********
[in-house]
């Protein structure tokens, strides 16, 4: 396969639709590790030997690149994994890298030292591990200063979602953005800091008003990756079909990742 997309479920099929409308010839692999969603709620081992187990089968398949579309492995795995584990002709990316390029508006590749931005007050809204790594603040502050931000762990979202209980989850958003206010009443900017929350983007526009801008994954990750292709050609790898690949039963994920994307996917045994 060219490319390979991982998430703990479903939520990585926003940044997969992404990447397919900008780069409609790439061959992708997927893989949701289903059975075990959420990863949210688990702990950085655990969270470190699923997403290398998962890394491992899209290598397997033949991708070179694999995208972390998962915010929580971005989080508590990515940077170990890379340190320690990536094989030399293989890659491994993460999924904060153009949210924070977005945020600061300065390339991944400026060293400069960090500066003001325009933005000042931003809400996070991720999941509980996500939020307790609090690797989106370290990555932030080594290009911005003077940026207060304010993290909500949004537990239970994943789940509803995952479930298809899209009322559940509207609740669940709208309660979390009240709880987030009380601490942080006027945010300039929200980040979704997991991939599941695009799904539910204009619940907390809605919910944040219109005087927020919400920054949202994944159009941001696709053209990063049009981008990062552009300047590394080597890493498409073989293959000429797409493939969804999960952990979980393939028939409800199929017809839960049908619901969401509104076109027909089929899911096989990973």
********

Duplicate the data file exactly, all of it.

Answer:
[in-house]
């Protein structure tokens, strides 16, 4: 396969639709590790030997690149994994890298030292591990200063979602953005800091008003990756079909990742 997309479920099929409308010839692999969603709620081992187990089968398949579309492995795995584990002709990316390029508006590749931005007050809204790594603040502050931000762990979202209980989850958003206010009443900017929350983007526009801008994954990750292709050609790898690949039963994920994307996917045994 060219490319390979991982998430703990479903939520990585926003940044997969992404990447397919900008780069409609790439061959992708997927893989949701289903059975075990959420990863949210688990702990950085655990969270470190699923997403290398998962890394491992899209290598397997033949991708070179694999995208972390998962915010929580971005989080508590990515940077170990890379340190320690990536094989030399293989890659491994993460999924904060153009949210924070977005945020600061300065390339991944400026060293400069960090500066003001325009933005000042931003809400996070991720999941509980996500939020307790609090690797989106370290990555932030080594290009911005003077940026207060304010993290909500949004537990239970994943789940509803995952479930298809899209009322559940509207609740669940709208309660979390009240709880987030009380601490942080006027945010300039929200980040979704997991991939599941695009799904539910204009619940907390809605919910944040219109005087927020919400920054949202994944159009941001696709053209990063049009981008990062552009300047590394080597890493498409073989293959000429797409493939969804999960952990979980393939028939409800199929017809839960049908619901969401509104076109027909089929899911096989990973």